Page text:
We strongly believe that each community has an undiscovered number of “the best and the brightest.” We need to go to work and identify them, support them, and help them become tomorrow’s professionals.
Each of us remembers a teacher, or perhaps several teachers, who had a powerful and positive impact on our lives and our learning. A teacher who motivated us. A teacher who “had the magic.” We need to bring those undiscovered students and those teachers with magic together.
What follows is a listing of teachers that you as parents, or as students, have a right to be proud of. They are nominated by the staffs at each school . . . a peer review as it were. These are the teachers that have the special ‘magic’ to excite and motivate our youngsters.
Candidates for Teacher of the Year Award
Escondido Union School District
Education Center Brad Pascoe
Bernardo Sue Gaskell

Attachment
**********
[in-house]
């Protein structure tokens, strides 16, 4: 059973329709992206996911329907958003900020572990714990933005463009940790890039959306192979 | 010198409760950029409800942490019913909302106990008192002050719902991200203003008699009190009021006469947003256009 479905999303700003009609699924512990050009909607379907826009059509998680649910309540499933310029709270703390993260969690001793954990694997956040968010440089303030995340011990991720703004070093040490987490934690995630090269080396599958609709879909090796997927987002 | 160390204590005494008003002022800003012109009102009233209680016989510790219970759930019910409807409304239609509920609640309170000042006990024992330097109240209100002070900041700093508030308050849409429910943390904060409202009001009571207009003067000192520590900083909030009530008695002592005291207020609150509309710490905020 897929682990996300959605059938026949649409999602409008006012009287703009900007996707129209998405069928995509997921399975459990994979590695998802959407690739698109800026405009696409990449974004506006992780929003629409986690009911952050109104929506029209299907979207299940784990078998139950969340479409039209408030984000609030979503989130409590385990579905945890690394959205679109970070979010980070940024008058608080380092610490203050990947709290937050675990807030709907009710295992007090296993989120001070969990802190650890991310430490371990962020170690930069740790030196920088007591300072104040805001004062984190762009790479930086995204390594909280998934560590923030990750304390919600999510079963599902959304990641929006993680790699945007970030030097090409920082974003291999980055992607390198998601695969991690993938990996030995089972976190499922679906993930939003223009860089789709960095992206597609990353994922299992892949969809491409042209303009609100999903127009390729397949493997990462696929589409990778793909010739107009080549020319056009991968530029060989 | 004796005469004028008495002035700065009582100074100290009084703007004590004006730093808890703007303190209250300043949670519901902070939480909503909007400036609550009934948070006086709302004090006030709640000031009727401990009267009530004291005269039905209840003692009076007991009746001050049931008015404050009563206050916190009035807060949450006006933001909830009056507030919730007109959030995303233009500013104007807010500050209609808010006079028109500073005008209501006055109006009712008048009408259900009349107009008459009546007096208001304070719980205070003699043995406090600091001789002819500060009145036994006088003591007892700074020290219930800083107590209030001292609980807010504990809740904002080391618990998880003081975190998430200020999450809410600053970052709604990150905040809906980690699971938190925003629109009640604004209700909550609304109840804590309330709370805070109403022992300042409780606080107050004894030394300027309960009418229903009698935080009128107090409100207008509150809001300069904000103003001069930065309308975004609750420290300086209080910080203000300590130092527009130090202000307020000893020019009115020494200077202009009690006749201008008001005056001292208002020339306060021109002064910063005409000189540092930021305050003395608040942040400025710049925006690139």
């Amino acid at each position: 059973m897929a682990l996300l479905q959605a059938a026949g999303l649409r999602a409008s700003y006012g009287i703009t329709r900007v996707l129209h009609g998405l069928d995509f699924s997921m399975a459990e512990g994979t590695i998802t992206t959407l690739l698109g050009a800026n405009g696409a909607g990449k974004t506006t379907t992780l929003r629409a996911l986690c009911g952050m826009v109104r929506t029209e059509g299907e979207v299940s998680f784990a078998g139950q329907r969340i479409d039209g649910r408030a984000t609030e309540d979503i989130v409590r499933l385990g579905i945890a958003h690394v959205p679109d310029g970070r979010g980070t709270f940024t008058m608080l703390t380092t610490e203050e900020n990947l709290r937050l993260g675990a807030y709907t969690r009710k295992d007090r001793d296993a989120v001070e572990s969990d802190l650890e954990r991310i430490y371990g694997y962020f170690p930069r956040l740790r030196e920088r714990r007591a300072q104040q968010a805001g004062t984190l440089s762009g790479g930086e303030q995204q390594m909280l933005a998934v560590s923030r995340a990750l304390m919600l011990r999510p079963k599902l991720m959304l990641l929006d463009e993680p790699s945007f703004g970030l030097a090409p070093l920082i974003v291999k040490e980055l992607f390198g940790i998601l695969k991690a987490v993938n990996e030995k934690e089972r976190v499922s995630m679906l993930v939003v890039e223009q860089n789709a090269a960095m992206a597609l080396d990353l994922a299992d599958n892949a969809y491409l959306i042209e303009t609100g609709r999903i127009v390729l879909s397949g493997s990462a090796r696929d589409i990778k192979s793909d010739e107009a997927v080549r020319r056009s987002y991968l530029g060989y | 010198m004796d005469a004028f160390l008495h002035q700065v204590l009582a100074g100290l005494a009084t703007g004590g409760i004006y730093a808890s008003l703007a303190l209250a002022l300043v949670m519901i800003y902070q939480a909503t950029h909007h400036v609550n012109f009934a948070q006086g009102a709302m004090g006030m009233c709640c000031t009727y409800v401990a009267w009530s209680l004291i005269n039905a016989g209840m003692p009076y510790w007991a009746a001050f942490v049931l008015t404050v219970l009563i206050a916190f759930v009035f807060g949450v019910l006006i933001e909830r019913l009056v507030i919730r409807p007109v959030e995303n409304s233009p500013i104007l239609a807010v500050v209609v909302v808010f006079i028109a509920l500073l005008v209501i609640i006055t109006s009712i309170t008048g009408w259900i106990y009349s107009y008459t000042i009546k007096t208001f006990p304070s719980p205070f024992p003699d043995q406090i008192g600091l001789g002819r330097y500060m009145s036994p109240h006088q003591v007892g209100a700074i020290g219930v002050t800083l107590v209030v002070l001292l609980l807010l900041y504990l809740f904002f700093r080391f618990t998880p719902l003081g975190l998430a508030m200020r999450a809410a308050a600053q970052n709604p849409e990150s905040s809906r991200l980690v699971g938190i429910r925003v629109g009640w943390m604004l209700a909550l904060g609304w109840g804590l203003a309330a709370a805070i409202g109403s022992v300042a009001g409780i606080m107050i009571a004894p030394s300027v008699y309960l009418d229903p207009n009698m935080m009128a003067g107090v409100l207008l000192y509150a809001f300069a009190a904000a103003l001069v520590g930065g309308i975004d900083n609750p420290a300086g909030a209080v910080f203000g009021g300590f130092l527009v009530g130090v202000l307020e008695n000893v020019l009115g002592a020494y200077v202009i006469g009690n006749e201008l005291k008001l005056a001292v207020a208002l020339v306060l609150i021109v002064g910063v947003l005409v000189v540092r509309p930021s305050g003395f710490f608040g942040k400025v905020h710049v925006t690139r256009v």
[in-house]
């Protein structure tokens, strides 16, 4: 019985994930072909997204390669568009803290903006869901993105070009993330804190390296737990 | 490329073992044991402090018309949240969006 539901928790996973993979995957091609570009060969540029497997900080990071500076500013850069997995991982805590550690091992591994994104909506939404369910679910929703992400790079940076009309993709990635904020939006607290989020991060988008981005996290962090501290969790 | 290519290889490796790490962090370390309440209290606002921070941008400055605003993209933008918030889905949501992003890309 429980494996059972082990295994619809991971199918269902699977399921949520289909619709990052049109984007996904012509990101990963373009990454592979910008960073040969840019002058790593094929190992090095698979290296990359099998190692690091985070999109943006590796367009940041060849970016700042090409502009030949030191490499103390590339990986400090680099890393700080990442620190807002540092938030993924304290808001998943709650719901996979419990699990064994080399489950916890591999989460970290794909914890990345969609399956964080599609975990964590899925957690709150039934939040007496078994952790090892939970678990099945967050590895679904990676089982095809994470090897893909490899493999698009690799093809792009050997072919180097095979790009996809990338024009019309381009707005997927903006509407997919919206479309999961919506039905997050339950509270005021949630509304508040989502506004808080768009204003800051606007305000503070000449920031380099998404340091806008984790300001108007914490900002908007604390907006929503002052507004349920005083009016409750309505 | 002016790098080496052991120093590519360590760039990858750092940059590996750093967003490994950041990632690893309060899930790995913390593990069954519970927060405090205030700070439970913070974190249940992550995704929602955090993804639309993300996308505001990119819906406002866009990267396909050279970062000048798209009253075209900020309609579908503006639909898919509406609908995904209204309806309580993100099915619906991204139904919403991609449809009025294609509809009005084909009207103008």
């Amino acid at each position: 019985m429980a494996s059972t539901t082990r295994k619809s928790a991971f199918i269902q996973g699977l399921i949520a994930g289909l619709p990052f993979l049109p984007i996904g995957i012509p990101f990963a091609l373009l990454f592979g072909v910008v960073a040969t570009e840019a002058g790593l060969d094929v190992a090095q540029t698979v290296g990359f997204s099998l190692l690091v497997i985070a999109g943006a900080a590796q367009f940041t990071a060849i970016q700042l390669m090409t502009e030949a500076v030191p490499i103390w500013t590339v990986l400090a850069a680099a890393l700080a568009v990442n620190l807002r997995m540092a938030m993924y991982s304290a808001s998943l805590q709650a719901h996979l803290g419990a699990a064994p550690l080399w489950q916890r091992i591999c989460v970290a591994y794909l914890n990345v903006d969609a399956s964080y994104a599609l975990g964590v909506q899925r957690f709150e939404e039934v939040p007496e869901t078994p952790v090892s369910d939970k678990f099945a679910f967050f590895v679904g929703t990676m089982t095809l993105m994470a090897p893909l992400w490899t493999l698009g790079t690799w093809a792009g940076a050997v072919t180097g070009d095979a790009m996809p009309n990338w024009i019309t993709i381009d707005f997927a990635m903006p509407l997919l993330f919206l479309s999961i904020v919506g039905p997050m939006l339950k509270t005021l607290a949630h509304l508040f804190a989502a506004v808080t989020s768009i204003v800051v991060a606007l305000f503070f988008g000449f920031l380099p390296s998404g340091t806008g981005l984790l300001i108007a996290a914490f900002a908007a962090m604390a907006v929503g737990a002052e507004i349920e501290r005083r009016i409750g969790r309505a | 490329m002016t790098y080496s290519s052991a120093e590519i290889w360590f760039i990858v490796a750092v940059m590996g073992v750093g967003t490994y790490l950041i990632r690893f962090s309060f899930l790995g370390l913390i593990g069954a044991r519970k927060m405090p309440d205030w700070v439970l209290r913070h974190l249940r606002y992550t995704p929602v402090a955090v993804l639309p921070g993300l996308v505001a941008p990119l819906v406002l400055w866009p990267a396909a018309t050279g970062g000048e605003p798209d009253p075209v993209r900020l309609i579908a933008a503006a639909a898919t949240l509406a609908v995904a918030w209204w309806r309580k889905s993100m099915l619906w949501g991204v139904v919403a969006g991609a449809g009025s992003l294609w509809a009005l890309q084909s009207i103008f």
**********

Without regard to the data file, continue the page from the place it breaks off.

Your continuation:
Central Sarah Cowles
Conway Judy Crabtree
Farr Carolyn Leffler
Felicita Paul Harding
Glen View Olivia Kennedy
L. R. Green Rob Shepherd
Juniper Suzanne Catalanotto
Lincoln Joan Goncalves
Miller Jim Blanchard
No. Broadway Theresa Hathaway
Oak Hill Mary Jo Marx
Orange Glen Sandra Burton
Pioneer Lorraine Silva
Reidy Creek Amanda Steeg
Rock Springs Cynthia Striblen
Rose Astrid Martin
Bear Valley Cyndi Griffiths
Del Diso Veronica Anderson-Cain
Mission Carla Cardona
Hidden Valley David Bridgewater
Rincon Trent Smith
District Teacher of the Year
Elementary: Paul Harding Felicita
Middle School Veronica Del Dios
San Marcos Unified School District
Diana Brown Alvin Dunn
Andrea Holmes Carillo